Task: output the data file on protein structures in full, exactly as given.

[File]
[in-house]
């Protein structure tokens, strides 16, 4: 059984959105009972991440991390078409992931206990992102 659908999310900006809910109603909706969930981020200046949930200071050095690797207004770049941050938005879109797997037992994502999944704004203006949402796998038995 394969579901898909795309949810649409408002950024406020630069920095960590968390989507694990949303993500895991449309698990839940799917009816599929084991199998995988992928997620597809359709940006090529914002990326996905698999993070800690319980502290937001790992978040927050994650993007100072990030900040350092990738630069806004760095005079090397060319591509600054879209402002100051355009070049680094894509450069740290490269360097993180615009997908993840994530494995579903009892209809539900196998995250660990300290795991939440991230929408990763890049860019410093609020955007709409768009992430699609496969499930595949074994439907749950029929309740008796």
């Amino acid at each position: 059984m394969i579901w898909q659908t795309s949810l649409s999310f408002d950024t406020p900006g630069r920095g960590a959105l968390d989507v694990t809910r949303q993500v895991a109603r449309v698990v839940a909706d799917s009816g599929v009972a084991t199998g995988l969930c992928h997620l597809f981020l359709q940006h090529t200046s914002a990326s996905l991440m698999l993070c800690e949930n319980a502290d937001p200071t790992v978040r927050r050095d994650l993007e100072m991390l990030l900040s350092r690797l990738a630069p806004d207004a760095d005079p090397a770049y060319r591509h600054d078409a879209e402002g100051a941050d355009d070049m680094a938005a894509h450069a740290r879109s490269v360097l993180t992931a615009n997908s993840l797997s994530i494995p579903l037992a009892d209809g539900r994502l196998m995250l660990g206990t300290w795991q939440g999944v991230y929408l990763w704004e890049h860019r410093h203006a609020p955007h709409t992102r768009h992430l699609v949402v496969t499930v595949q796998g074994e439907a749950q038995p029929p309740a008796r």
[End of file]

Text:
[in-house]
């Protein structure tokens, strides 16, 4: 059984959105009972991440991390078409992931206990992102 659908999310900006809910109603909706969930981020200046949930200071050095690797207004770049941050938005879109797997037992994502999944704004203006949402796998038995 394969579901898909795309949810649409408002950024406020630069920095960590968390989507694990949303993500895991449309698990839940799917009816599929084991199998995988992928997620597809359709940006090529914002990326996905698999993070800690319980502290937001790992978040927050994650993007100072990030900040350092990738630069806004760095005079090397060319591509600054879209402002100051355009070049680094894509450069740290490269360097993180615009997908993840994530494995579903009892209809539900196998995250660990300290795991939440991230929408990763890049860019410093609020955007709409768009992430699609496969499930595949074994439907749950029929309740008796």
């Amino acid at each position: 059984m394969i579901w898909q659908t795309s949810l649409s999310f408002d950024t406020p900006g630069r920095g960590a959105l968390d989507v694990t809910r949303q993500v895991a109603r449309v698990v839940a909706d799917s009816g599929v009972a084991t199998g995988l969930c992928h997620l597809f981020l359709q940006h090529t200046s914002a990326s996905l991440m698999l993070c800690e949930n319980a502290d937001p200071t790992v978040r927050r050095d994650l993007e100072m991390l990030l900040s350092r690797l990738a630069p806004d207004a760095d005079p090397a770049y060319r591509h600054d078409a879209e402002g100051a941050d355009d070049m680094a938005a894509h450069a740290r879109s490269v360097l993180t992931a615009n997908s993840l797997s994530i494995p579903l037992a009892d209809g539900r994502l196998m995250l660990g206990t300290w795991q939440g999944v991230y929408l990763w704004e890049h860019r410093h203006a609020p955007h709409t992102r768009h992430l699609v949402v496969t499930v595949q796998g074994e439907a749950q038995p029929p309740a008796r």